Solar Print Art for Kids — An activity from Make It Your Own that teaches children about the science of light exposure while creating a lasting piece of art for their mothers.
- Solar print kit (You can find these at educational stores, science centres and online here)
- Craft tray
- Thick paper (we used index cards)
- Glue stick
- Hole punch
- Items to enhance prints (We used washers, you could pick something from nature or skip this step)
- Paper cutter (or you could use a ruler, pencil and scissors)
- Pieces of artwork (Be sure to ask children prior to cutting or create papers specifically for this project. These were filtered out by the kids from their “display and keep” collection)
- Shallow container
- Plastic needle
We always find a smock helpful too:
Solar Print Art Garland Directions
- Chose a sunny day with minimal wind to experiment with the process of creating a cyanotype. Sun prints are often used with items found in nature, household objects etc., so we wanted to extend that process in with creating letters.
- Sketch out your letters on thick paper and cut them out. We chose “Happy Mother’s Day”, but you could convert this type of garland to suit any occasion, such as a birthday.
- Read the directions on your solar print art kit. They generally state to go into a darkened room (we went into a closet) to open the pouch. We then cut each paper in half and laid it out on a tray, placing the letters on top, along with the washers. If your solar print art kit has a clear plastic frame (like the kit shown in the materials photo), you can do this process in the frame as it holds the materials securely in place. Be sure to follow the directions that your kit specifies for the best results.
- Once you have all your items in place go into an area with direct sunlight. Most kits suggest 1-5 minutes, depending on the intensity of sunlight that day. Once the paper is light in colour you know that it is working. Solar print art demonstrate a chemical reaction as most of the papers are covered with a solution of ferric ammonium citrate and potassium ferricyanide which react with UV light exposure. Your letters will create a negative image, where they will stay light and the rest of the paper will turn a cyan-blue colour.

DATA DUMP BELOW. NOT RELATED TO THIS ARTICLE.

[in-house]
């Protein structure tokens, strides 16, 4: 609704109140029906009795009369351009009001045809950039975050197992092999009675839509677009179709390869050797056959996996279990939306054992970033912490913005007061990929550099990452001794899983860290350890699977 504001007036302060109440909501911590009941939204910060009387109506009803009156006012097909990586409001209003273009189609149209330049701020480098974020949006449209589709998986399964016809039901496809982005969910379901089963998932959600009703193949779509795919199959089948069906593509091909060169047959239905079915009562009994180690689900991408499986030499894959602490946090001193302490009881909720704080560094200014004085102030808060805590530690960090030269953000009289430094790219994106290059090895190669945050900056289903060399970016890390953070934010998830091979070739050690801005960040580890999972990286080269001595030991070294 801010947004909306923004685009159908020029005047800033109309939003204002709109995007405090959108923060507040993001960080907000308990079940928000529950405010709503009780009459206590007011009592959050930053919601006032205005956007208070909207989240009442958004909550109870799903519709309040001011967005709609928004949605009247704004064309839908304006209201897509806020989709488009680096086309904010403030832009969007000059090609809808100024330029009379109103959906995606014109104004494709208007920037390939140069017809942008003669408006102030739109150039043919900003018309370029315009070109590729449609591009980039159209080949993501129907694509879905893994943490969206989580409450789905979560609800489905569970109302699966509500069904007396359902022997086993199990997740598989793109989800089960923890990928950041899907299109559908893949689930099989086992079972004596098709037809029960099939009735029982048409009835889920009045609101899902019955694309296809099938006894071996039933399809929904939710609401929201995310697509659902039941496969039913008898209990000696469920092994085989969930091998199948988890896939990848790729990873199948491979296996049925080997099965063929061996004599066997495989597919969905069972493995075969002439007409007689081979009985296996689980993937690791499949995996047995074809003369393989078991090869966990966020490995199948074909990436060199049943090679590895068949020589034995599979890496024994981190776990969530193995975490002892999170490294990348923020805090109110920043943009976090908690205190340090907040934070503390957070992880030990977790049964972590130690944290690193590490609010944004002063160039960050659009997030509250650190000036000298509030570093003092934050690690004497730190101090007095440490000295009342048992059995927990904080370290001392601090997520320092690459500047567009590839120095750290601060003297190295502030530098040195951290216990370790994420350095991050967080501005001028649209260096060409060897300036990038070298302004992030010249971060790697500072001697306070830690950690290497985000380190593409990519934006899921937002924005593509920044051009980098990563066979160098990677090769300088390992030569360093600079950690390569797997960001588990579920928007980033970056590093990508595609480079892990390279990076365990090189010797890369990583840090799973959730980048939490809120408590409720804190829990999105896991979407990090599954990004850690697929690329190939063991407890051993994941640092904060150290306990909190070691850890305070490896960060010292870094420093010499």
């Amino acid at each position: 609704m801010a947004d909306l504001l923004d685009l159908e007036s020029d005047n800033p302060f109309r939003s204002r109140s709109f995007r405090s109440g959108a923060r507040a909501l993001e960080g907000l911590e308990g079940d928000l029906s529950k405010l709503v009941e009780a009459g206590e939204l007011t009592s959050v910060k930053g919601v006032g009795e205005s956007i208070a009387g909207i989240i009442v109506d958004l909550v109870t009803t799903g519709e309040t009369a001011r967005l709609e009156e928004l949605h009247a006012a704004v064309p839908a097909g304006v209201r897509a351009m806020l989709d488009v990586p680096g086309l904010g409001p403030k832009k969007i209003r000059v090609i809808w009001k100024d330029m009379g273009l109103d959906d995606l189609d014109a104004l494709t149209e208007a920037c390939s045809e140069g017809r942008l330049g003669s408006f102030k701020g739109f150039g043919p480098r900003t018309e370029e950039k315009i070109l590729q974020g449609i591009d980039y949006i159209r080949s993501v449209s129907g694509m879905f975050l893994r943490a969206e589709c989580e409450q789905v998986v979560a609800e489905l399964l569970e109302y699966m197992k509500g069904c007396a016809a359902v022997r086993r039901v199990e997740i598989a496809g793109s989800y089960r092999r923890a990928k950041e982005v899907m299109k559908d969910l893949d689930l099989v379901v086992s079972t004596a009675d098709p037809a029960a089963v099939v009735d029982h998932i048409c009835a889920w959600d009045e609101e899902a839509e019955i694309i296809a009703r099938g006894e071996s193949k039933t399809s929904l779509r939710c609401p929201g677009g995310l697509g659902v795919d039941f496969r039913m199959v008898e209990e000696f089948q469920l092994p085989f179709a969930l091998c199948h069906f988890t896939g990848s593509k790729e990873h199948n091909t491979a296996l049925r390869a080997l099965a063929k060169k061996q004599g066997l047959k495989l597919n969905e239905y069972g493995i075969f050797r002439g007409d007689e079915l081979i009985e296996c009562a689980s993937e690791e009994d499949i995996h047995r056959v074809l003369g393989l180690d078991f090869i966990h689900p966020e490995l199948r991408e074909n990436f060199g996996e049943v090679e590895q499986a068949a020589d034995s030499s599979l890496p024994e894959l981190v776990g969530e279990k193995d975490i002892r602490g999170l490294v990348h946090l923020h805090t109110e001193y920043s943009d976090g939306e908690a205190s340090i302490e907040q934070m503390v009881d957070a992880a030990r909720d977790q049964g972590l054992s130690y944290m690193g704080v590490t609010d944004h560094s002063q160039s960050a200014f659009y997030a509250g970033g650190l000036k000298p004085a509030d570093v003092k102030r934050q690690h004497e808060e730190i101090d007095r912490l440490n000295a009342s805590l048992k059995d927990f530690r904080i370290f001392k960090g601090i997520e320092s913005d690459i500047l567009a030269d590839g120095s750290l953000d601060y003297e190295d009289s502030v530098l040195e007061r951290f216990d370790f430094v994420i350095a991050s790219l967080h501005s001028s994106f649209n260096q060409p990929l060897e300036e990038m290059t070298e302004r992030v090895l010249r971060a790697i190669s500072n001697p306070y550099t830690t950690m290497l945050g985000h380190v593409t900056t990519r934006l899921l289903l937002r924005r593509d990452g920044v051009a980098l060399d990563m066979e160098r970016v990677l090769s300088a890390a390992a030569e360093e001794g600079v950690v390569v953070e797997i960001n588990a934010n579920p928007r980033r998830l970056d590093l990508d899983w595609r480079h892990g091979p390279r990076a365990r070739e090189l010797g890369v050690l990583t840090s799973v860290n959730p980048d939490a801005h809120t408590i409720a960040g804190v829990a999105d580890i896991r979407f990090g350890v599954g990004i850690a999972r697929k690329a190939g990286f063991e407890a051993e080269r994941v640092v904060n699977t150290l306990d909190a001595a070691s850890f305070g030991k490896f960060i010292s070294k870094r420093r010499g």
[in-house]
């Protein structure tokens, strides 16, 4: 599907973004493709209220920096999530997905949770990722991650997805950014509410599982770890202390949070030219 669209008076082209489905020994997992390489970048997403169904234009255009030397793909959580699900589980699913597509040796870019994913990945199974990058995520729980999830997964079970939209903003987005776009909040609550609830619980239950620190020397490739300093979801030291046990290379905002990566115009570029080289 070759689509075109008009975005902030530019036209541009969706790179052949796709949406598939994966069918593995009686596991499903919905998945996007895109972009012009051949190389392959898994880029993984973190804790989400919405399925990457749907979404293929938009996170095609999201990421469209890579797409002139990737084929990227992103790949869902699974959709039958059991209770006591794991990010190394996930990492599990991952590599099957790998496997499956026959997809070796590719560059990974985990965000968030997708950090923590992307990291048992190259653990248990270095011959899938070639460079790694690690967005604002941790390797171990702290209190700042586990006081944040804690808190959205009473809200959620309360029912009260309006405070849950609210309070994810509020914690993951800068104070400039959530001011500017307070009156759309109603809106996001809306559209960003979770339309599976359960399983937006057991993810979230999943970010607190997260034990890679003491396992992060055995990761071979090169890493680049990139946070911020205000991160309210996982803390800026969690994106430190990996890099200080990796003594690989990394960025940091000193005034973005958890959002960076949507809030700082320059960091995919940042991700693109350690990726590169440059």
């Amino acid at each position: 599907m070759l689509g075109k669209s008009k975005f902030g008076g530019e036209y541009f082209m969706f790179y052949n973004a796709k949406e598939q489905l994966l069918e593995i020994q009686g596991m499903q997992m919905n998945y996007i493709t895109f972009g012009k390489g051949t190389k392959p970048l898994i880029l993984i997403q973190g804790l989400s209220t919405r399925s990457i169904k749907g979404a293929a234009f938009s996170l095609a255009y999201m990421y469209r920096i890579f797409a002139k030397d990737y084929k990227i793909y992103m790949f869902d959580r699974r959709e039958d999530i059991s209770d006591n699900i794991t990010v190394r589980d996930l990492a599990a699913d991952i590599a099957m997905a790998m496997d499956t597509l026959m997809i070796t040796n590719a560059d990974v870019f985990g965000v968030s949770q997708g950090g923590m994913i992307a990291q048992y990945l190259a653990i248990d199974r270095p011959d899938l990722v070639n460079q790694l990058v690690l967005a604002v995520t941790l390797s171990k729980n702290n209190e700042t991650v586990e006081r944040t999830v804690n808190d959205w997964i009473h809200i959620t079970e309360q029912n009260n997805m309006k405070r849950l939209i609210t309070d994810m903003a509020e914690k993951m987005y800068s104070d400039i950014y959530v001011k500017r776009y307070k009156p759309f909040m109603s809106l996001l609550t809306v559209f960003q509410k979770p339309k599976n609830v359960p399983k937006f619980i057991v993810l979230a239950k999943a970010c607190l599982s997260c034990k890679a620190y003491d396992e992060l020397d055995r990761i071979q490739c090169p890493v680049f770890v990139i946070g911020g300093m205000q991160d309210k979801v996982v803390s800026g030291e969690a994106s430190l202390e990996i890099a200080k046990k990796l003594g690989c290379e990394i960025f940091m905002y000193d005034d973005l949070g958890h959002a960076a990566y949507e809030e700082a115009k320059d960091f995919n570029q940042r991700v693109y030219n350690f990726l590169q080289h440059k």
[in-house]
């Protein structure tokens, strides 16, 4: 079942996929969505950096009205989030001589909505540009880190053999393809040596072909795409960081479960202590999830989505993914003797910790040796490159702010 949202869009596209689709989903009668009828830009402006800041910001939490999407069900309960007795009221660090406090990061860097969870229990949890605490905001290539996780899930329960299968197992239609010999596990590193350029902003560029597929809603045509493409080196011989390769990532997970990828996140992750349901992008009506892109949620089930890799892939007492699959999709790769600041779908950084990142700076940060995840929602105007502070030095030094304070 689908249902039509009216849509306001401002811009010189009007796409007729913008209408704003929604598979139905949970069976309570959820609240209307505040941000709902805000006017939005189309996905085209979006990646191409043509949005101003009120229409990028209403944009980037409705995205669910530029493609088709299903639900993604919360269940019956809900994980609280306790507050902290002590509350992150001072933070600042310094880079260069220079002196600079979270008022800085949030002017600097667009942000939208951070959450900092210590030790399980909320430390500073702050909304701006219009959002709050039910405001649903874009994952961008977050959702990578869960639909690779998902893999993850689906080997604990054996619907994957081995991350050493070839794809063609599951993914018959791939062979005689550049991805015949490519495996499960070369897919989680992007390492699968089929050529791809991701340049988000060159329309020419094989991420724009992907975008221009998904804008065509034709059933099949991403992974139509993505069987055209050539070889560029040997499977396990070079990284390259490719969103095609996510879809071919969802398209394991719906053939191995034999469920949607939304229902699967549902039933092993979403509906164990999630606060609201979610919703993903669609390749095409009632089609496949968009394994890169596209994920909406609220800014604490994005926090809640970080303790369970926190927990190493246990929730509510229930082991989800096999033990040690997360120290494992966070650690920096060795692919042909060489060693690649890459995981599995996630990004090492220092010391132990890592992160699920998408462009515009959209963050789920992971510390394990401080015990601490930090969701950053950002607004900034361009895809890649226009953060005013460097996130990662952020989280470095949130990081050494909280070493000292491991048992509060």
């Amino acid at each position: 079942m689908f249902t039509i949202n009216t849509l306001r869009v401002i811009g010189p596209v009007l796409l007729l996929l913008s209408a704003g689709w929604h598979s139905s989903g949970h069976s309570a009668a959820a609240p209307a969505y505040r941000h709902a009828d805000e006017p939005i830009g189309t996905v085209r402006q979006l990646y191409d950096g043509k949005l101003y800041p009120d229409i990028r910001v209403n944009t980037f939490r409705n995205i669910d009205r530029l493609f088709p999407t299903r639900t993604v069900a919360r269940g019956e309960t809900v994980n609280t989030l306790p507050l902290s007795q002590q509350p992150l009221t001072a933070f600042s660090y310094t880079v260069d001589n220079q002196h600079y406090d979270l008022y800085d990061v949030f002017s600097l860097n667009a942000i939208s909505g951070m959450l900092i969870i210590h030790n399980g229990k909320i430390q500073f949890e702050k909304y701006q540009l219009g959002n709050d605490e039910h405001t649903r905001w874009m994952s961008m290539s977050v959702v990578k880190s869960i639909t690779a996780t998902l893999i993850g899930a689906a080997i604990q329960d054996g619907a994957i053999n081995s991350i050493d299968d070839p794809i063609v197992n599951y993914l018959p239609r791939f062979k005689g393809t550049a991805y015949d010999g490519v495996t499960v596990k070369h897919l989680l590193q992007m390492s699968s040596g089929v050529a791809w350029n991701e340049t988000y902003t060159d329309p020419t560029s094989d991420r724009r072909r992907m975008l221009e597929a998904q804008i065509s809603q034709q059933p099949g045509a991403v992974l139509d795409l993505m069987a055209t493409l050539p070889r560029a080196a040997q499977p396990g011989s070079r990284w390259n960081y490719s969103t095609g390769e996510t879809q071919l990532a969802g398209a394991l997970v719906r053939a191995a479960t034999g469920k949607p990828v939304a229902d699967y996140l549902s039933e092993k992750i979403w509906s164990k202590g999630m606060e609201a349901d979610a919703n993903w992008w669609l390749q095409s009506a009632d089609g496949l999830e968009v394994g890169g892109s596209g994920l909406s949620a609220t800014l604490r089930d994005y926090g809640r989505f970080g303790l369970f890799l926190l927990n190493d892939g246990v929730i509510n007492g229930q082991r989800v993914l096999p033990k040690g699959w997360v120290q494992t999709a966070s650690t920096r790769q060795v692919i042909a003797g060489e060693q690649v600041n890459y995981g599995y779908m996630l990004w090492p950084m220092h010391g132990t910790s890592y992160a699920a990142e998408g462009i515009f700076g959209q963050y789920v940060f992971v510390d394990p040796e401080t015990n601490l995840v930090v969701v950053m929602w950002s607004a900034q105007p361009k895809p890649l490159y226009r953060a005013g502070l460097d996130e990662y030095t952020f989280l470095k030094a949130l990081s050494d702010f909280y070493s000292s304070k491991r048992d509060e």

- Remove your letters and dip your paper into your water according to the product directions (approximately 1 minute). Gently lay your papers on your rags, allowing them to dry. You can carefully blot them with your cloth if need be. The colours will intensify over time. Allow to dry overnight.
- As you can see, there was some curling with our papers, which you can easily fix. Flip them over, making them flat and then apply a stack of books to them, removing the following day.
- Once flattened, glue your letters to your artwork to create a background. Smooth out any bubbles or wrinkles by applying pressure to paper with the side of your thumb, working out from the centre to the edges. Trim them with the paper cutter (this one has a hidden blade) using the ruler to make the sides even. We left a bigger border at the top of the page to account for punching the holes to lace the cards through.
- At the top of each letter card punch two holes.
- We then created the garland by lacing the cards and beads onto twine.
Here are a few tips: To make the lacing easier for younger children, use a plastic needle. An easy way to hold the letters in place is to secure them with two pieces of tape on the back. To hold the beads in place without knotting, go through the bead and then wrap the twine around, going through the bead again. We created a hanging loop at either end, hiding the knot with a bead. Lacing your beads on is perfect time to explore patterning.
Hang your garland and celebrate!
Want to simplify this process or do it in a class or studio setting? Make a card instead!
- Developing fine motor skills (cutting, lacing beads, manipulating the paper and using the paper cutter etc.)
- Learning about creating negative images.
- Exploring chemical reactions as it relates to light exposure and photography.
- Learning about various celebrations.
- Writing for meaningful, real-life purposes.
- We suggest that you wear a smock and use a craft tray to protect your clothing and surfaces.
- Use a paper cutter with care and direct adult supervision and/or guidance.
- Cord, yarn etc. can be a strangulation hazard, therefore be sure to use with direct supervision and for its intended purpose.
- Beads can be a choking hazard therefore be sure to keep them out of the reach of children ages 0-3 years of age or those that tend to put things into their mouths.
- Be sure to follow product directions.
More Handmade Gift Ideas
Make it Your Own is a place to explore both new ideas and re-envisioning others. With a background in interactivity and education, Bonnie and Gallen hope to get you and your children engaged in activities that extend the digital experience by outdoor exploration, creating etc.. Please join them and their children in collaboration.